What was quite clever was the way it was planted up a simple steel grid structure, with individual vines planted on either side, seven in total. The height was also perfect, not much taller than me, so around 1.6 metres, or 5 foot 4 inches if you prefer imperial – so no ladders required!

2 Aster novi-belgii. Every garden should have an aster for a September display, and this one doesn’t disappoint.

Aster novi-belgii

3 Tagetes patula. These are French marigolds, or are they? The French think of them as Indian, as in their common name Oiellet d’Inde, but the Dutch associate them with Africa, Kleine Africaan. But they’re all wrong, they are native to Mexico and Guatemala! In any case, whatever we call them, these are delightful, with purple hints in the stems and leaves, and good height of around 1 metre.

Here’s an idea of how to combine them in a border. Just look at that yellow Helenium behind, weighed down with all those flowers, and there’s a tall Eupatorium on the other side.

4 Phyla nodiflora. I thought this was a charming little combo from the Verbenaceae family: an endearing little ground cover plant growing around a lemon verbena, Aloysia citrodora. The Spanish and Portuguese brought lemon verbena over from South America in the 17th C and cultivated it for its oil. I am less familiar with the Phyla nodiflora, aka the frogfruit or turkey tangle, presumably it got that name in the southern United States, where it is commonly grown as groundcover and perhaps where turkeys get tangled up in it, poor things!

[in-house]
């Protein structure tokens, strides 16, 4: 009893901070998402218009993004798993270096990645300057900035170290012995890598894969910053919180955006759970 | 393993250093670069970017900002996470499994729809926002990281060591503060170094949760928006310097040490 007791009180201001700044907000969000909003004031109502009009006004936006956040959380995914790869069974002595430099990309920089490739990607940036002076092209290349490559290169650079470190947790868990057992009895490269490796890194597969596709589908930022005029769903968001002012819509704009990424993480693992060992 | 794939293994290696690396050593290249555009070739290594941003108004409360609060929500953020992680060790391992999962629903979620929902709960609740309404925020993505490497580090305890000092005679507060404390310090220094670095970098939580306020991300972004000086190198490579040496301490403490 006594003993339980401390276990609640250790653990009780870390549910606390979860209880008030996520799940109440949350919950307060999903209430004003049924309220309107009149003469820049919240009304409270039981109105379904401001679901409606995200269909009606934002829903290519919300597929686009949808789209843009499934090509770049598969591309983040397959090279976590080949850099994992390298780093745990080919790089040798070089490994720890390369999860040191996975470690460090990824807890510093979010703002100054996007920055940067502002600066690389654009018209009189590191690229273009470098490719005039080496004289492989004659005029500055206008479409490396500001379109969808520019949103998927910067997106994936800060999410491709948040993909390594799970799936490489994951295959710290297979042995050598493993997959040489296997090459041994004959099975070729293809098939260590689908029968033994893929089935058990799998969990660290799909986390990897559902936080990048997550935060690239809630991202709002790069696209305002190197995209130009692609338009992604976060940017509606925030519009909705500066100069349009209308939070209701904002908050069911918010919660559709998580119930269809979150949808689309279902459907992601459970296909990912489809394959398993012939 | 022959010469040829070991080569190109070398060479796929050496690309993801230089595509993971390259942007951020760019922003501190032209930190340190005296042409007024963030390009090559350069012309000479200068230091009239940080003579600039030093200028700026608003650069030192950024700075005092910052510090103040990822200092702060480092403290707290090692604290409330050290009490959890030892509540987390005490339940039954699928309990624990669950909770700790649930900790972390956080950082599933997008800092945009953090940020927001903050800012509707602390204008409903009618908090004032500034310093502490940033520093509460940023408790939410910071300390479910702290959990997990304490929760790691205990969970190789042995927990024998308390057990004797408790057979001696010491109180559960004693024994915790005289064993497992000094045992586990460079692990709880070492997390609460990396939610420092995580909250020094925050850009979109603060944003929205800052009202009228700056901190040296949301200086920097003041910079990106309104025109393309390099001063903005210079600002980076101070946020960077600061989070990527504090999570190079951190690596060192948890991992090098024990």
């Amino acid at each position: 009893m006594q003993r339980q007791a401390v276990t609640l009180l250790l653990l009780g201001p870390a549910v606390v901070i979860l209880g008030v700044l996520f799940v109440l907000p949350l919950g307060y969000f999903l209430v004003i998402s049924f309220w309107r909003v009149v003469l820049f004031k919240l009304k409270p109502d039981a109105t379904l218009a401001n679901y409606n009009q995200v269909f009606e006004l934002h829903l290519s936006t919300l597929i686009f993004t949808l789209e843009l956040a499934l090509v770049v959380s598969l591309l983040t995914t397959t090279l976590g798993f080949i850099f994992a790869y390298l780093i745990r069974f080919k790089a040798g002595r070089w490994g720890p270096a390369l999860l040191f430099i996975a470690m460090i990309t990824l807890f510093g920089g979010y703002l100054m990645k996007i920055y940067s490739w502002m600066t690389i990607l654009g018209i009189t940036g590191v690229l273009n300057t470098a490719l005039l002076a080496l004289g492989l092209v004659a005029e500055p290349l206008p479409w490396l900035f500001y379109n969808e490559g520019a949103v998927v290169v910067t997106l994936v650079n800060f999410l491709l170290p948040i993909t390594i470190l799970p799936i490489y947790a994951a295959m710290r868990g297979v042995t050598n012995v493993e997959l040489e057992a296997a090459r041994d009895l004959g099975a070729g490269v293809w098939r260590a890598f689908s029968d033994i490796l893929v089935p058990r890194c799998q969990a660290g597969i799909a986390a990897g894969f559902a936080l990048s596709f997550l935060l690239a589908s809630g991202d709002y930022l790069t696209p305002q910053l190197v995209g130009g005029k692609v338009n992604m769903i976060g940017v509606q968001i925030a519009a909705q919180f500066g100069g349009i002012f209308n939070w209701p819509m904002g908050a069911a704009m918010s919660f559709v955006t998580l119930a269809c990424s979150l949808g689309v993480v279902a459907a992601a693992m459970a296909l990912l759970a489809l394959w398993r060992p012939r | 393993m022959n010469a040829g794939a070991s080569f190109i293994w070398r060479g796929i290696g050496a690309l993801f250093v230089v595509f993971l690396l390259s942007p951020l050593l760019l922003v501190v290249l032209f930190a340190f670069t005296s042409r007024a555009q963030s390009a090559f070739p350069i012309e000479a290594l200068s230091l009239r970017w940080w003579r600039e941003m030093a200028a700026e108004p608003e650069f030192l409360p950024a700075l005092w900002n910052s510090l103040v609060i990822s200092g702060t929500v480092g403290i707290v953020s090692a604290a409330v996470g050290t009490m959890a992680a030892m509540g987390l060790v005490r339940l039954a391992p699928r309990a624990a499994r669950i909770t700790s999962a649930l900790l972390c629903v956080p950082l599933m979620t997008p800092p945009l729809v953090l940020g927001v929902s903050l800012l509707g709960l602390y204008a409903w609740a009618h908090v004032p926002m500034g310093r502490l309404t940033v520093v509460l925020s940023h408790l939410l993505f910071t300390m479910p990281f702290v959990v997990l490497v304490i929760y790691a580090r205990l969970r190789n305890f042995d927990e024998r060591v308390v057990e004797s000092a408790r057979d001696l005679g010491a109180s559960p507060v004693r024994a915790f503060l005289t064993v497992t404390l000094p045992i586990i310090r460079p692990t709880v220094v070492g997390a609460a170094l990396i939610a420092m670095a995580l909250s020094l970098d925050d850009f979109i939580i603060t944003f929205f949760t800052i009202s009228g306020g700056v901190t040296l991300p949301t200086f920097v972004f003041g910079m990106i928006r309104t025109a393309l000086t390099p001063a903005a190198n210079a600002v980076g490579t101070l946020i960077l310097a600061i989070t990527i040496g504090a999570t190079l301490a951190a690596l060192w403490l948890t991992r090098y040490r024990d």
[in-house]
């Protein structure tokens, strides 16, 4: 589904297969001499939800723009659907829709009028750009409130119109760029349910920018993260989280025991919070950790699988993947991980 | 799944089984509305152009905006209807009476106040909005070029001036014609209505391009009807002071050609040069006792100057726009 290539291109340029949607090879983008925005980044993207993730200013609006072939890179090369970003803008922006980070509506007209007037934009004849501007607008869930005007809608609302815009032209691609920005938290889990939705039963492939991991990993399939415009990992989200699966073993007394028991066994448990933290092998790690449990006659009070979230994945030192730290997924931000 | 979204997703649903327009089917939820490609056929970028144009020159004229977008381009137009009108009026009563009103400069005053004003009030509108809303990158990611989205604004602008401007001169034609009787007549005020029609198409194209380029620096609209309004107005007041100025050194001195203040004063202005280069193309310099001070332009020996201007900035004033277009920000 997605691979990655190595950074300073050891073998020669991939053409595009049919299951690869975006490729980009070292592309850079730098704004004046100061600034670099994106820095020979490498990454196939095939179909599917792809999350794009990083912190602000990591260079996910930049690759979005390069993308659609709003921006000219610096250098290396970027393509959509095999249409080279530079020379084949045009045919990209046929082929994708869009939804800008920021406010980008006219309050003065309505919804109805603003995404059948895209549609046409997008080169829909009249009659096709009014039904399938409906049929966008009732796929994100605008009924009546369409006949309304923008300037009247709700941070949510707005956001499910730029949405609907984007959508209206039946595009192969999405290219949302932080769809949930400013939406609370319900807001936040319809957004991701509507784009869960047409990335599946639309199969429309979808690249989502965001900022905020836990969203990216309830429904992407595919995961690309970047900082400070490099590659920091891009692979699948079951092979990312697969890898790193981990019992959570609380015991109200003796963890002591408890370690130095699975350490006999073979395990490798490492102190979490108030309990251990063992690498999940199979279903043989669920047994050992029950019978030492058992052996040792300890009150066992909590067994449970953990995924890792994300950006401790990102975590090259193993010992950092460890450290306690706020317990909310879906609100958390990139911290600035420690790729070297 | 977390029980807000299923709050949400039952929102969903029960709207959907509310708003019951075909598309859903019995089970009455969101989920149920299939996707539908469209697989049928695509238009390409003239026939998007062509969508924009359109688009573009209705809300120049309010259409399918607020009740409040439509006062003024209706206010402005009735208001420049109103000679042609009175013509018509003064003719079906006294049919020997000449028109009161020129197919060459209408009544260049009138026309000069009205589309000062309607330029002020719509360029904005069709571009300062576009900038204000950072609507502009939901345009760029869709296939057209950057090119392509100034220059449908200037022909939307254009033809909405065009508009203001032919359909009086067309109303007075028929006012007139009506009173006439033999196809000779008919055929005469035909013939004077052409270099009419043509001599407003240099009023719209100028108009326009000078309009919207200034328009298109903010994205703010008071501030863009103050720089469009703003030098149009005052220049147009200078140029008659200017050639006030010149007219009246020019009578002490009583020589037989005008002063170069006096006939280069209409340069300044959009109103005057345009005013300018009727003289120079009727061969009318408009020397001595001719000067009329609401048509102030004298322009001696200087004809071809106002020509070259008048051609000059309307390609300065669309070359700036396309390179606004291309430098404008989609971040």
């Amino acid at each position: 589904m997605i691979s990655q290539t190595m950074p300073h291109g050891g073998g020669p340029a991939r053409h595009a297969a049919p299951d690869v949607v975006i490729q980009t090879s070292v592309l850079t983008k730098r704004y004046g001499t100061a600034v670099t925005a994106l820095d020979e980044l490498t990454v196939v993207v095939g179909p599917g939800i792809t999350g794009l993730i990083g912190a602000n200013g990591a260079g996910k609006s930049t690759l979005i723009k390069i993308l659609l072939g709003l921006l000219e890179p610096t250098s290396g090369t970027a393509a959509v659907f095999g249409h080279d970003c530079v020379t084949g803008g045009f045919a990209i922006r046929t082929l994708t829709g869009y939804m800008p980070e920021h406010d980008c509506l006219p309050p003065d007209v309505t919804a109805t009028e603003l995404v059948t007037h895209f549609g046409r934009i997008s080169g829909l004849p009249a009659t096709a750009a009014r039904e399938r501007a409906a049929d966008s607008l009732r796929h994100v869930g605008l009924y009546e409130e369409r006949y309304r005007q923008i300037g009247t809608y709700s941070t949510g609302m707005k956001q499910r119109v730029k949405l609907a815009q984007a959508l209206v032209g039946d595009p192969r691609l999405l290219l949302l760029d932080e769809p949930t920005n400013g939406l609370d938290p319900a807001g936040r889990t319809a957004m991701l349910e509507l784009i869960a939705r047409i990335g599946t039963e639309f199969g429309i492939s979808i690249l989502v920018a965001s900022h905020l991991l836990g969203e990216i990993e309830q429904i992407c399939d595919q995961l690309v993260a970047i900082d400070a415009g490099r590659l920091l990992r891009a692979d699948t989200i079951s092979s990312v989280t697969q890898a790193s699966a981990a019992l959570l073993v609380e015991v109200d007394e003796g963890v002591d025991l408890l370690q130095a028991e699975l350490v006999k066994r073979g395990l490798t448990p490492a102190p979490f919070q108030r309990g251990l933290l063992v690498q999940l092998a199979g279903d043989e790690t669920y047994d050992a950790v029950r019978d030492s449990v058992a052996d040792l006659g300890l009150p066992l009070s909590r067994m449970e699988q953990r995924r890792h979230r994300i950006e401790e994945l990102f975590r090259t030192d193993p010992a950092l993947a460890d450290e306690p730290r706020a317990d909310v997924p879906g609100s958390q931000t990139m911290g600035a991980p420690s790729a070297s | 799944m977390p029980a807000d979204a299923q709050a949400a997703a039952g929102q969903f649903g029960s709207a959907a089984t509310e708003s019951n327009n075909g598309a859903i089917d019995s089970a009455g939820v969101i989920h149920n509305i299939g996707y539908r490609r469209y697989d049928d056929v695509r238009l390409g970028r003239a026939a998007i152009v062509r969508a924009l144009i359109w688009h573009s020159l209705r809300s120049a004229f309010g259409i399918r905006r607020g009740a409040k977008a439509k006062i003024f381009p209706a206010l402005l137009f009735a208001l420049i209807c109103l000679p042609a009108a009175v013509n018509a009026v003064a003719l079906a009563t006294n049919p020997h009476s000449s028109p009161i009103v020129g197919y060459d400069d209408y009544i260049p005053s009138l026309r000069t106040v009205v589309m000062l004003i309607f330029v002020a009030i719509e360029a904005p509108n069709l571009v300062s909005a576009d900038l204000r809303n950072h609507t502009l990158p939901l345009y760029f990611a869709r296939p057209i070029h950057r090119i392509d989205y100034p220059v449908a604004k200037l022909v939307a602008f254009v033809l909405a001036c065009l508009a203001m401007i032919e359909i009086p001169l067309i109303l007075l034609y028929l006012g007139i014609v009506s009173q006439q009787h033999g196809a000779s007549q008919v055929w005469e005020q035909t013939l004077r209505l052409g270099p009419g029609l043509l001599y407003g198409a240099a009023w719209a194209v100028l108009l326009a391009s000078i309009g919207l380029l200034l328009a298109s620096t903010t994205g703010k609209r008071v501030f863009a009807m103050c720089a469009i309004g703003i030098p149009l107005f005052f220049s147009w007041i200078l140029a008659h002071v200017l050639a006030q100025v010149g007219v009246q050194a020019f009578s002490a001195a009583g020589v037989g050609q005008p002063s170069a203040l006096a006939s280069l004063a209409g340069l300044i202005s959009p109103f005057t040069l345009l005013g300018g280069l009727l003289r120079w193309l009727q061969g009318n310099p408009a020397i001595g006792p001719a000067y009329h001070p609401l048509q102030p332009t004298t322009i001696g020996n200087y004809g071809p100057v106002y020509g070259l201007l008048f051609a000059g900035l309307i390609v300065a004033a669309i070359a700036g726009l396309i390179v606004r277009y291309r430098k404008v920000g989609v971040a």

5 Abelmoschus esculentus. Out of the corner of my eye, I spied these wonderful-looking seed pods, but it’s only when I checked the label that I realised these were Okra, or Lady’s Fingers, making them both delicious and beautiful. Who would have thought we could grow these here and end up with such a fine specimen for the September garden and the main ingredient for a delicious ‘bamya’ stew: okra cooked in tomato sauce with whole garlic cloves and served with basmati rice? I absolutely must try growing them next year!

Abelmoschus esculentus

6 Periscaria orientalis. Now, judging from my own garden, there are a lot of floppy plants at this time of year, weighed down with the weight of their blooms. But not this one, standing proud and poised as a ballerina.

Periscaria orientalis

Well I had to tear myself away from this lovely garden, where I could easily spend hours examining plants, and I also have to tear myself away from writing more as I’ve reached the limit of six, which is just as well, otherwise you’d all get bored dear readers! You’ll find other botanical sixes from all around the globe here too, on the Propagator’s site.

In my own garden, I’ve tasted the first of the sweetcorn, which was delicious but the cobs were only half-developed, probably not enough sun and heat this year. There are still a few sweet peppers and chillis coming along, and I think there are some radishes growing up on the shed roof, I really should get up there to investigate! Hope everyone has a good weekend – it’s looking a bit gloomy outside but I might try to get a bike ride in.

Six on Saturday: 04 Sep 2021: mellowing